Petrino doing Falcons a favor

Jason Cole
Yahoo! Sports

From a distance, Bobby Petrino's sudden resignation as coach of the Atlanta Falcons would appear to be more chaos for the wounded franchise, just a day removed from learning that suspended quarterback Michael Vick had been sentenced to 23 months in prison.

From a closer view, Petrino's departure might be a blessing.

After Petrino got his Nick Saban on by leaving for Arkansas on Tuesday, the reaction from Falcons veterans had to be relief, not angst. Petrino's aloof, standoffish style was accentuated by what some veteran players believed were questionable tactics.

The tactics were questioned by cornerback DeAngelo Hall and tight end Alge Crumpler earlier in the season, Crumpler raising the issue of whether Petrino was coaching to win at one point. Hall, fined $100,000 and suspended by the team for the first quarter of play against the Houston Texans in Week 4 after a run-in with the coaching staff, demanded a trade in September, two sources told Yahoo! Sports at the time.

There was even some belief that Hall, the No. 8 overall pick in 2004 and one of the top cover men in the league, might sit out part of next season if he had not been dealt and Petrino had returned. After the news Tuesday, one person close to Hall said the corner, Atlanta's best player, might be in the mood to do an extension with the Falcons now.

Bottom line: The Falcons (3-10) were one unhappy bunch and the ill will went beyond the usual complaints about losing.

"This is the worst year I've ever had in football," one veteran player said. "It's just miserable. I think (Petrino) had a clue about offense, but he couldn't communicate with anybody. You'd talk to him and it was almost as if he would stare at you and not get what you were talking about. He's a strange guy."

That player went even further, claiming that Atlanta owner Arthur Blank had told some of the veteran leaders on the team, including Crumpler and running back Warrick Dunn, that the team had made a mistake in hiring Petrino.

That conflicts with what Blank was saying Monday night during the Falcons' fourth straight loss, a 34-14 dismantling at the hands of the New Orleans Saints. Blank talked supportively about Petrino, even backing up Petrino's theories about taking a quarterback in the first round in April's NFL draft, but not playing him right away.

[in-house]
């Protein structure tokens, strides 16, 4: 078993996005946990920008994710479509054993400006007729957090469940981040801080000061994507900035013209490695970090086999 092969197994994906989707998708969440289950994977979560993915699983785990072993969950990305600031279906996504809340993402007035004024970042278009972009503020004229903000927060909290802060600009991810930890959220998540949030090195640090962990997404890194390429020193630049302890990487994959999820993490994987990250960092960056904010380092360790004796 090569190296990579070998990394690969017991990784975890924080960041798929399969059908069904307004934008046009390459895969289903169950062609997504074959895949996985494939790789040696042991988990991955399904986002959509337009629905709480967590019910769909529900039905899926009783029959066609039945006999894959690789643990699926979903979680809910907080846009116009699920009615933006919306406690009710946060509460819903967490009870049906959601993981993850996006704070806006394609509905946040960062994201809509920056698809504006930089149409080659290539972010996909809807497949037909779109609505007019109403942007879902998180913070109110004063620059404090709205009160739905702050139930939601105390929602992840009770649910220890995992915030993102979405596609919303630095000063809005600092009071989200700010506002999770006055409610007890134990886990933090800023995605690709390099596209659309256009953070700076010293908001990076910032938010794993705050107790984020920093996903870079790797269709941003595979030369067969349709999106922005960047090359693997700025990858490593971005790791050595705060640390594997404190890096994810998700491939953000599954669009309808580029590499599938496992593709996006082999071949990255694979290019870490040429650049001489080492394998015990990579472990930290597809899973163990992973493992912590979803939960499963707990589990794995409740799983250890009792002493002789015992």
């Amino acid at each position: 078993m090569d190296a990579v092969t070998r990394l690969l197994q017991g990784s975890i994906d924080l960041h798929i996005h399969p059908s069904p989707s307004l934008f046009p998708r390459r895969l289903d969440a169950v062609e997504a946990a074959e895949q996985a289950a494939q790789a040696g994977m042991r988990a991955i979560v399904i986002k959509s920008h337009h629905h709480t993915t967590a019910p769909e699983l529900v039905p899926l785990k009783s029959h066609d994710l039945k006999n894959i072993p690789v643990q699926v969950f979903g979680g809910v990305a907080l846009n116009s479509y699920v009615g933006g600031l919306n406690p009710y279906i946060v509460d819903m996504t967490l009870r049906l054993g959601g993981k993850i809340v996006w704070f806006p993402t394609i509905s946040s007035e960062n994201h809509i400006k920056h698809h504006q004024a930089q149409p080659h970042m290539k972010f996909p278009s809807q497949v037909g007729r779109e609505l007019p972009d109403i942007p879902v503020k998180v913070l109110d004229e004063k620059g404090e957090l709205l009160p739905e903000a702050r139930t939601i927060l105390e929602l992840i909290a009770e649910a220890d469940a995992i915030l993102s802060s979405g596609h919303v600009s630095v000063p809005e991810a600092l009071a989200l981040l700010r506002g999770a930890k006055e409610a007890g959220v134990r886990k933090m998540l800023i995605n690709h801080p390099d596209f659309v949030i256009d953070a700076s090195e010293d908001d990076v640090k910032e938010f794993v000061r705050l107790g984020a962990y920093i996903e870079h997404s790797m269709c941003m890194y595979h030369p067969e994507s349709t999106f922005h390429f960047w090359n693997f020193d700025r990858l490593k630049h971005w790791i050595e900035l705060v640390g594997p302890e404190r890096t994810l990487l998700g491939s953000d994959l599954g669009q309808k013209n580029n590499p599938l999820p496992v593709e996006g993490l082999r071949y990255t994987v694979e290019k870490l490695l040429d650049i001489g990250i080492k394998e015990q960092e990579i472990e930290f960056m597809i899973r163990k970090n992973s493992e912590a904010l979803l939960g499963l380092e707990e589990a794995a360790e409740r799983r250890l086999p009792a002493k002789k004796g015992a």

"I feel real fortunate we have a terrific guy leading our team, our CEO, in Bobby Petrino," Blank said Monday night before the game. "I think he's proven to me he's a better head coach than we thought he was going to be, dealing with a set of cards we didn't see unfold this year, which probably never in the history of the NFL has anything like this happened. Bobby has done a wonderful job dealing with all of these issues. He's kept the players focused."

There has been plenty of speculation since Vick's legal troubles heated up in the summer that Petrino would take Louisville quarterback Brian Brohm. Petrino recruited and coached Brohm at Louisville before leaving for Atlanta.

That speculation was put on hold as quickly as Petrino could take millions from Arkansas and join Saban in walking away from the NFL for the college ranks. Unlike Saban, who spent two years with the Dolphins and had the courtesy to finish his second season with the Dolphins before going to Alabama, Petrino abruptly ended one of the shortest coaching tenures by a coach who was not an interim.

This leaves the Falcons, who have been below .500 in 32 of the franchise's 42 seasons, back searching for another head coach. Petrino had been brought in to tutor Vick originally, only to see that plan go up in smoke.

Whoever the new coach is – defensive coordinator Mike Zimmer and offensive coordinator Hue Jackson are the obvious interim candidates – expect him to have an offensive background. The Falcons, who have gone through three starting quarterbacks this season, need to rebuild much of the offense and will still likely draft a quarterback.

Among NFL offensive coordinators, Jason Garrett of the Dallas Cowboys and Brian Schottenheimer of the New York Jets, are usually referred to as among the top young minds in the game. On defense, Jim Caldwell of the Indianapolis Colts and Jim Schwartz of the Tennessee Titans are also considered viable candidates.

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